Thursday, March 4, 2010

Research Paper on the Russian Revolution

Ok, so I highly advise that you do not continue to read this. I just have to type my paper on blogger because my laptop doesn't have Word!

Since the beginning of the human race, there has been a struggle and a hunger for power. It began in the perfect Garden of Eden when man was first tempted to be all knowing and powerful. Eve was manipulated by a serpent into believing its lies, and once Eve fell for it, Adam followed. Throughout history, things have been no different. People have been tricked into believing the lies of a modern serpent and then acting upon them. During the rise of communism, the use of propaganda was similar to the purpose of the serpent; it was used as an unfair and extremely bias tool of manipulation.

In Russia, the term propaganda did not necessarily have anything to do with manipulation; it simply meant  the distribution of new material and ideas. On the other hand, the term agitation does have a negative connotation; it describes the media used to persuade people to do what the Soviet leaders wanted through the manipulation of their emotions. The communists constantly used agitation for their benefit. In fact, they used it so much that they created the Department for Agitation and Propaganda in 1920. Its goal was to coordinate propaganda work of all Soviet institutions. "Early Agitprop in the cities included parades, spectacles, monumental sculpture, posters, kiosks, films, and agit-stations, located at major railroad stations, which had libraries of propaganda material, lecture halls, and theaters" (1:15).  The department also monitored all local press and directed propaganda campaigns. This censorship was an important aspect of government control because "the control of information is a powerful tool" (Steele 47). For the communists, censorship was a key asset in their quest for power and support. They strategically censored all media so they could "influence people to believe what they were told by telling them only part of the truth" (1:103).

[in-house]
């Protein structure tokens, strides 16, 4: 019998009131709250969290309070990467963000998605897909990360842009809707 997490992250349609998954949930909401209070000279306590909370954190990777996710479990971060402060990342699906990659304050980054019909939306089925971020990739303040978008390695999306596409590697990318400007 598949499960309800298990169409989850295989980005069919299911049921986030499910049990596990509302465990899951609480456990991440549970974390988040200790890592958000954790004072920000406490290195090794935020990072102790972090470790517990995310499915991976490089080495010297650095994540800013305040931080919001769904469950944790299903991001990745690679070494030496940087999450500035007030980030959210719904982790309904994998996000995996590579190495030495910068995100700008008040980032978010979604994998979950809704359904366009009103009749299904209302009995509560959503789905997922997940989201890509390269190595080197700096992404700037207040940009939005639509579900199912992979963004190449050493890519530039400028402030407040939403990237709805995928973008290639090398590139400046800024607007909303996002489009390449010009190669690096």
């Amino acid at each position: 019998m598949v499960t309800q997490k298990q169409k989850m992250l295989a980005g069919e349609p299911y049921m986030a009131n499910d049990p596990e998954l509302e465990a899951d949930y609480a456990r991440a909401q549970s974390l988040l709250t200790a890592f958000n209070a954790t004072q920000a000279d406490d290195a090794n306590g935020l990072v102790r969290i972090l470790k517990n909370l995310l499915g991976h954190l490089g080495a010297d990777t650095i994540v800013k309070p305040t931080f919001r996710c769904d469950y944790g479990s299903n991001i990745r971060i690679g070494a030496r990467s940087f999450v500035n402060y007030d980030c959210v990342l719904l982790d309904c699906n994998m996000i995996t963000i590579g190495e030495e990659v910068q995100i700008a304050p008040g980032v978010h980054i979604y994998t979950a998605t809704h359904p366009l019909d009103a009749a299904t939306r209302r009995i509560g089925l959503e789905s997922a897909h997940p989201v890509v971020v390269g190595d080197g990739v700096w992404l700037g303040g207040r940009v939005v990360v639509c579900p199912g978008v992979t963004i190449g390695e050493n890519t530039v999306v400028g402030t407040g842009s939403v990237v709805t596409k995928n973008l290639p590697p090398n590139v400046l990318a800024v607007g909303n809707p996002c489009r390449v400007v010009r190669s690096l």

Because propaganda is everywhere, advertisers and propagandists know that people do not really have a choice as to whether or not they want to see or hear it. For propaganda to be successful, it needs to persuade the viewer to hold the same opinion or views as the distributor. This goal can be achieved through the three main modes of persuasion: logos, ethos, and pathos. Logos is appeal based on logic and reason, ethos is appeal based on the character or authority of the speaker, and pathos is the most common method of persuasion because it is based on emotion. Russian dictator Vladimir Lenin used the pathos method in his campaign slogan Peace, Land, and Bread. He appealed to the desires of the hungry people and manipulated them based on their poverty. In Germany, the Nazi party's slogan was Blood and Honor. This is another example of pathos because it captivated people's sense of pride. Through this slogan they also tried to attract support by making their ideas and goals seem honorable, heroic, and powerful, which appeals to the side of people that yearns for leadership and organization.